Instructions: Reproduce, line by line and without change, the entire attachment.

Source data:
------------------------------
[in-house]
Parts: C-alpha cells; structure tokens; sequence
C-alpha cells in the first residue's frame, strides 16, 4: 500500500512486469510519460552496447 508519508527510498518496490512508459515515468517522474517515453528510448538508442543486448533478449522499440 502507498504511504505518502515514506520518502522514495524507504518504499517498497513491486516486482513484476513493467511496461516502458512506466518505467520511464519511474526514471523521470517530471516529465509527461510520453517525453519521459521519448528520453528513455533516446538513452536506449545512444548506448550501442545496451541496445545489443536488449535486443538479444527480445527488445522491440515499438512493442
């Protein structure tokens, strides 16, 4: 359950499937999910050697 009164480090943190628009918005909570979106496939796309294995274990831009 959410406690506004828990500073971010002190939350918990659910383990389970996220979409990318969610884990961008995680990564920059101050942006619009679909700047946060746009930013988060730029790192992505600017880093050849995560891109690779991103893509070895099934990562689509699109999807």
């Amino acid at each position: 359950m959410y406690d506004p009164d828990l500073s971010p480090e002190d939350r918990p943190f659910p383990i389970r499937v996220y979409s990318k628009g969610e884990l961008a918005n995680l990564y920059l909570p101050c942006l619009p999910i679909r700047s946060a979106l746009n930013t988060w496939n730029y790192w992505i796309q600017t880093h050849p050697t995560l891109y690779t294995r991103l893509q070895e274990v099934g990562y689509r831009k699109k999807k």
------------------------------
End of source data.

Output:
[in-house]
Parts: C-alpha cells; structure tokens; sequence
C-alpha cells in the first residue's frame, strides 16, 4: 500500500512486469510519460552496447 508519508527510498518496490512508459515515468517522474517515453528510448538508442543486448533478449522499440 502507498504511504505518502515514506520518502522514495524507504518504499517498497513491486516486482513484476513493467511496461516502458512506466518505467520511464519511474526514471523521470517530471516529465509527461510520453517525453519521459521519448528520453528513455533516446538513452536506449545512444548506448550501442545496451541496445545489443536488449535486443538479444527480445527488445522491440515499438512493442
């Protein structure tokens, strides 16, 4: 359950499937999910050697 009164480090943190628009918005909570979106496939796309294995274990831009 959410406690506004828990500073971010002190939350918990659910383990389970996220979409990318969610884990961008995680990564920059101050942006619009679909700047946060746009930013988060730029790192992505600017880093050849995560891109690779991103893509070895099934990562689509699109999807």
């Amino acid at each position: 359950m959410y406690d506004p009164d828990l500073s971010p480090e002190d939350r918990p943190f659910p383990i389970r499937v996220y979409s990318k628009g969610e884990l961008a918005n995680l990564y920059l909570p101050c942006l619009p999910i679909r700047s946060a979106l746009n930013t988060w496939n730029y790192w992505i796309q600017t880093h050849p050697t995560l891109y690779t294995r991103l893509q070895e274990v099934g990562y689509r831009k699109k999807k």